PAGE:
Reduced maximal and submaximal exercise performance and oxygen uptake Reduced sweat rate and increased risk of exercise-induced hyperthermia Reduced skeletal-muscle-force generation
Abnormal psychological and CNS performance
Impaired quality of life (depressed mood, anxiety poor motivation and energy, social isolation and blunted social interaction, impaired self-control)
Impaired social function (probable reduced rates of marriage and employment)
Abnormal sleep patterns
Abnormal cerebrospinal fluid neurotransmitter concentrations
CNS = central nervous system; DXA = dual energy x-ray absorptiometry; GH = growth hormone; IGF-1 = insulin-iike growth factor 1; ITT = insulin tolerance test.
Figure 1. Key elements of the growth hormone (GH) insulin-like growth factor-1 (IGF-1).
Recombinant human GH (Humatrope, Eli Lilly; Genotropin, Pharmacia, Norditropin, Novo Nordisk, Saizen, Serono) is identical to native pituitary GH, but free of risk from prion disease (Creutzfeldt-Jakob disease). Treatment requires daily nocturnal subcutaneous injection. Pen injectors similar to those used by patients with diabetes offer convenience.
The Therapeutic Goods Administration has recently approved adult GHD as an indication for the use of rhGH. At the time of writing, application for reimbursement under the Pharmaceutical Benefit Scheme is pending.
The aim of treatment is physiological hormone replacement. Factors influencing endogenous GH production need to be considered before deciding on the dose of rhGH. Given the lifetime peak in GH secretion and IGF-I concentration in late puberty and the slow decline throughout adult life, conventional rhGH replacement doses currently aim to correct serum IGF-I to age-related normal values. Males appear to be more sensitive to a given rhGH dose than females and oral oestrogens induce an additional element of GH-resistance. With these factors in mind, daily doses of between 1-4 IU are employed, translating to approximately 0.02-0.03 lU/kg/day. Nocturnal administration mimics the physiological nocturnal GH surge.
Monitoring should aim to normalise serum IGF-I. Age-related reference ranges need to be carefully considered in interpreting IGF-I results. During initial dose titration, monthly assessment may be required, but 6-monthly checks should suffice once stability is achieved.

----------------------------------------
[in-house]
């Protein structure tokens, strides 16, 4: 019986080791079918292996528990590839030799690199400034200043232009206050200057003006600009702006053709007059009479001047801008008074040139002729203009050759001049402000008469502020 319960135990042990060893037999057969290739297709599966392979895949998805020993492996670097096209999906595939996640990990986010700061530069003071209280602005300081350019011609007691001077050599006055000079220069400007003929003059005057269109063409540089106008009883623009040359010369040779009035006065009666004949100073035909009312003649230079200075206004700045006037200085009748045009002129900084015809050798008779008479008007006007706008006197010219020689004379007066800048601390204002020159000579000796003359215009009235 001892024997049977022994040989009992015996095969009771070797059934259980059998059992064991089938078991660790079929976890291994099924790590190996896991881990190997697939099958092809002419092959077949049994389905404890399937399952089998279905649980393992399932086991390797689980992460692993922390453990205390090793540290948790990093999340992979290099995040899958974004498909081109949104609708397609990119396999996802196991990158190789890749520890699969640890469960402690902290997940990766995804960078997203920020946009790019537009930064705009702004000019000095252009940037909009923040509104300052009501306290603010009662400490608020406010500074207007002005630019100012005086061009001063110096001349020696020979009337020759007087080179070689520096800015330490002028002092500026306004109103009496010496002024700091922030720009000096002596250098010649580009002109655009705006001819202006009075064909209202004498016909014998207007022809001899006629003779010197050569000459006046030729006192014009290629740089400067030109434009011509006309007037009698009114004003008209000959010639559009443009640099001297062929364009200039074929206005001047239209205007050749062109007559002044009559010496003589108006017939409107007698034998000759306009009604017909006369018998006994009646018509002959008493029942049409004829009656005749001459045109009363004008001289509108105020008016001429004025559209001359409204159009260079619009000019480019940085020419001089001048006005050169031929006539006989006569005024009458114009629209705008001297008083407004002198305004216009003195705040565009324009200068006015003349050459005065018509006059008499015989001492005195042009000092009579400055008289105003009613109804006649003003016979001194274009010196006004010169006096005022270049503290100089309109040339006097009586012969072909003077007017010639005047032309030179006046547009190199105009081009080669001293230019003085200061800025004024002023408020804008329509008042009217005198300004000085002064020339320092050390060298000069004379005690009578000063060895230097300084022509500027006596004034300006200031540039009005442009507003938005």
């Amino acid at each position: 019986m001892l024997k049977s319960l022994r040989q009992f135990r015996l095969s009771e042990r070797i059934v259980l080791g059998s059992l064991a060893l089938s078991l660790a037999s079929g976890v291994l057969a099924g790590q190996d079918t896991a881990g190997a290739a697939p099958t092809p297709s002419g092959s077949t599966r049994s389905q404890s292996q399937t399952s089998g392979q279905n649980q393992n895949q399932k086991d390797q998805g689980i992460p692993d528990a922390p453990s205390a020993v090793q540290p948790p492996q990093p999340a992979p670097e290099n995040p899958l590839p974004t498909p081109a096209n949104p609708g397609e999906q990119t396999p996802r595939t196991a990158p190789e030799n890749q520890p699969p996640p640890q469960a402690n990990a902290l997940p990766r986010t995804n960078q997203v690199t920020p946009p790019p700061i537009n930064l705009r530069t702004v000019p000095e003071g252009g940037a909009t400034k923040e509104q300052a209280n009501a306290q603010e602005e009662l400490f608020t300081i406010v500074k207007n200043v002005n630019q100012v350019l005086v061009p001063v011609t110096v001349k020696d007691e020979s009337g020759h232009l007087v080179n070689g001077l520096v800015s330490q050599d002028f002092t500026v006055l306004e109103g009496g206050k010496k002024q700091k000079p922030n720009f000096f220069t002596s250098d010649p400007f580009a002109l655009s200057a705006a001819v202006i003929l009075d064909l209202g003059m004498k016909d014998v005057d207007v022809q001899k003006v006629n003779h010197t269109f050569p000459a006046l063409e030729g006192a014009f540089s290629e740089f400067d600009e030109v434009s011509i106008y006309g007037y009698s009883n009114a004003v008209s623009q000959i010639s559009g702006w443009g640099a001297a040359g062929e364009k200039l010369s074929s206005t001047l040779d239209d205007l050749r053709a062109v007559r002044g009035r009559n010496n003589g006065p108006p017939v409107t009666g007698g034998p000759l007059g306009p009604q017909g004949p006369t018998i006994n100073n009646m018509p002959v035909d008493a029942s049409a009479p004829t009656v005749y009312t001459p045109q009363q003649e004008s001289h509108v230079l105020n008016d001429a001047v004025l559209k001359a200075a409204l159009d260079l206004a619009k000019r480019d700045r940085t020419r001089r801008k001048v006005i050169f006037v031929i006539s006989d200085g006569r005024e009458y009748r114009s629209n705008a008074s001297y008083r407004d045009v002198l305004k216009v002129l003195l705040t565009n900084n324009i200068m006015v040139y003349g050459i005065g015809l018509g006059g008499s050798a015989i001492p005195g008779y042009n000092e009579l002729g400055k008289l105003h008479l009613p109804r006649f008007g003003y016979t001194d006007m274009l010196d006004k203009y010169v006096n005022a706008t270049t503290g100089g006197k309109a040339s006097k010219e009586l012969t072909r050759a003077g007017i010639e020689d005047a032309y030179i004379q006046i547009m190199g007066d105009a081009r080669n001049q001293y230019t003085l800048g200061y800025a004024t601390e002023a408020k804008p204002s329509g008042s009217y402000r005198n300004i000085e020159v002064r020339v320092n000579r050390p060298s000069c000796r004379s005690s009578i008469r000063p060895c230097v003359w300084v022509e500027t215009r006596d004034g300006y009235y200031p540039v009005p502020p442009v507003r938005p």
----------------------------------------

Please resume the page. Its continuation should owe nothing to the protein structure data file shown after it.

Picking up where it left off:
Nearly all the symptoms and abnormalities of GHD are improved or normalised with rhGH treatment.[15,16] For example, major changes in body composition occur over 3-6 months, with considerable reductions in visceral and total fat mass, and increases in lean body mass and muscle mass and fluid volumes. Total bodyweight changes little. Patients often describe quite dramatic improvements in physical capacity and psychological well-being. Total-cholesterol is reduced by about 8-10%, with a fall in LDL-cholesterol and either no change or a small rise in HDL-cholesterol.
Data are not currently available to determine whether rhGH replacement reduces vascular and total mortality rates. Short-term and 10-year treatment data suggest that abnormal intimal vascular thickening is improved with rhGH replacement. While rhGH replacement increases bone mineral density progressively over several years, in the order of 10%, no data are available to assess whether fracture rates are reduced. Prospective studies are underway to assess these important questions.
Table 2. Effects of growth hormone deficiency in adults
Adults with growth hormone deficiency (GHD) have reduced lean body mass and muscle mass, due to deficient anabolic actions of GH and IGF-I. In addition, fat mass is excessive, reflecting the loss of GH's lipolytic effect. The adiposity is generalised, with a substantial central and visceral component. Fat mass is increased approximately 20% and lean body mass decreased 8-10%. Skin thinning may also reflect the catabolic state
Muscle strength is reduced in proportion to the loss of muscle mass, and maximal and submaximal exercise capacity is reduced by approximately 20%.[3,4] Patients often complain of prominent fatiguability